Hip fractures lead to excess deaths and substantial disability. Most are related both to falls and to osteoporosis, which affects one in four post-menopausal white women, but a lesser number of men or women of other races. Consequently, about half of the 1.66 million hip fractures worldwide in 1990 occurred in Europe and North America. Even within these regions, however, there is substantial variation in hip fracture incidence rates, which suggests the existence of important environmental factors that could be manipulated to reduce hip fracture occurrence. This is important because in the United States alone, a quarter of a million hip fractures annually cost over $8 billion, mostly for acute medical care and nursing home services. Future costs will be even greater because populations are ageing rapidly around the world and because hip fracture incidence rates are rising in some regions. The number of elderly is increasing most rapidly in Asia, Latin America, the Middle East, and Africa, and these regions will account for over 70% of the 6.26 million hip fractures expected in the year 2050. Because fracture treatment is expensive, and rehabilitation not always successful, effective prophylaxis offers the only hope of alleviating the enormous social burden of hip fractures.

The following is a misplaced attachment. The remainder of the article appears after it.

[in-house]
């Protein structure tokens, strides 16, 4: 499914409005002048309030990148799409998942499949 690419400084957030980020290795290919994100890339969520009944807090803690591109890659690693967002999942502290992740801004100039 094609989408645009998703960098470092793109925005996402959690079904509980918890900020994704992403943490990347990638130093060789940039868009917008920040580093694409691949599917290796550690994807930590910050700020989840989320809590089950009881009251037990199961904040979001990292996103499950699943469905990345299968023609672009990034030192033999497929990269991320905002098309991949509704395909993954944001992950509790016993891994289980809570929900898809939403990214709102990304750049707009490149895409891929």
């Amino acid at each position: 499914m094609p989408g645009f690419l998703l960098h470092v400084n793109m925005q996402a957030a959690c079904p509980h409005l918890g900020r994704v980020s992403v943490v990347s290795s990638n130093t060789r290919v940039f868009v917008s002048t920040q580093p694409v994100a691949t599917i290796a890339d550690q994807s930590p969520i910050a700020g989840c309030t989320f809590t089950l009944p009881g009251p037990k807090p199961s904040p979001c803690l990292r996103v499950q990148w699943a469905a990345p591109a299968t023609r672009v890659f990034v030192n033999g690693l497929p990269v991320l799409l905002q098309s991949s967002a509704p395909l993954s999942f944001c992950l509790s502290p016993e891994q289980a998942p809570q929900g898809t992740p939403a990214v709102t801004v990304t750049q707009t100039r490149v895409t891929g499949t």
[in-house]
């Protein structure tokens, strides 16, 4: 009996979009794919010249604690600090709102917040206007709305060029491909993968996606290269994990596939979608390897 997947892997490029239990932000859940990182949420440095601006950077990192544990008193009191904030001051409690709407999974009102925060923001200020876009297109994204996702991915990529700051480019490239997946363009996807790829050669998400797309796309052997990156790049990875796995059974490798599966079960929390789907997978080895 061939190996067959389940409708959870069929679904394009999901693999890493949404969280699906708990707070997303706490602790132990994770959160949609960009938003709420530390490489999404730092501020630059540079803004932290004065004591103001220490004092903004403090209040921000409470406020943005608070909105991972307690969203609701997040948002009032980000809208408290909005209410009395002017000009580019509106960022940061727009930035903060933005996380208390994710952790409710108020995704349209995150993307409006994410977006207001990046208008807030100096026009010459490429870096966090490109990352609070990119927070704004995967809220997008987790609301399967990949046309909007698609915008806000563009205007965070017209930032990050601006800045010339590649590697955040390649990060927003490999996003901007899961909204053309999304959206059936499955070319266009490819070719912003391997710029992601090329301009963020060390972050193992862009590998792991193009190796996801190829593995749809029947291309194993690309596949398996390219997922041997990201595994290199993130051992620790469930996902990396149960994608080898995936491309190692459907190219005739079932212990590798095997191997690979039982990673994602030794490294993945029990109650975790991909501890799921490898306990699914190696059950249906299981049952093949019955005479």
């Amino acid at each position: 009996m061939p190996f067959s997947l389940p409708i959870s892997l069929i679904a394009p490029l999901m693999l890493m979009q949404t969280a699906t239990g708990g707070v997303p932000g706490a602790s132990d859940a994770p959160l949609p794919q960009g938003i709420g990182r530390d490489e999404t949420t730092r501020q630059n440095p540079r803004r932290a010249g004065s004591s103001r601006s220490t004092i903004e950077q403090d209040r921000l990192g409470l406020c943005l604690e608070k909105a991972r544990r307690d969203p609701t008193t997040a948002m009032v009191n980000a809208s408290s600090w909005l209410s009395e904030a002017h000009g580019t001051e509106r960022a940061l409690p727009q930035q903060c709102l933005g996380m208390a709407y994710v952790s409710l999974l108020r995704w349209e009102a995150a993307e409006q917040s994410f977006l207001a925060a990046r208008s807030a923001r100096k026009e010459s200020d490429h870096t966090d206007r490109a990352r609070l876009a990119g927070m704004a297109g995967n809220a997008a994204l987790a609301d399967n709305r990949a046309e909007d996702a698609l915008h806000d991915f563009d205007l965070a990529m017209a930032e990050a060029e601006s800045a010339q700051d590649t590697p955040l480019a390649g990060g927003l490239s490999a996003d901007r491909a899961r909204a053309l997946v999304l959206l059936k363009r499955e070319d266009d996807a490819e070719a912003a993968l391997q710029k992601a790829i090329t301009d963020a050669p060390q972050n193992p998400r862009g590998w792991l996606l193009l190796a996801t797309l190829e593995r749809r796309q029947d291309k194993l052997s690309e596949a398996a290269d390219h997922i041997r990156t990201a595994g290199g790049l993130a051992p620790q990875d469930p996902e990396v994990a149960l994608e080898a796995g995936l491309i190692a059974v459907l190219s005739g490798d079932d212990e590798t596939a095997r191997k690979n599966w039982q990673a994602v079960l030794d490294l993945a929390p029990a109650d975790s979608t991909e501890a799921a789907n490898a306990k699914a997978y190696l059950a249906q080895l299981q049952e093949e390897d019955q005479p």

- Hip fracture
ASJC Scopus subject areas
- Endocrinology, Diabetes and Metabolism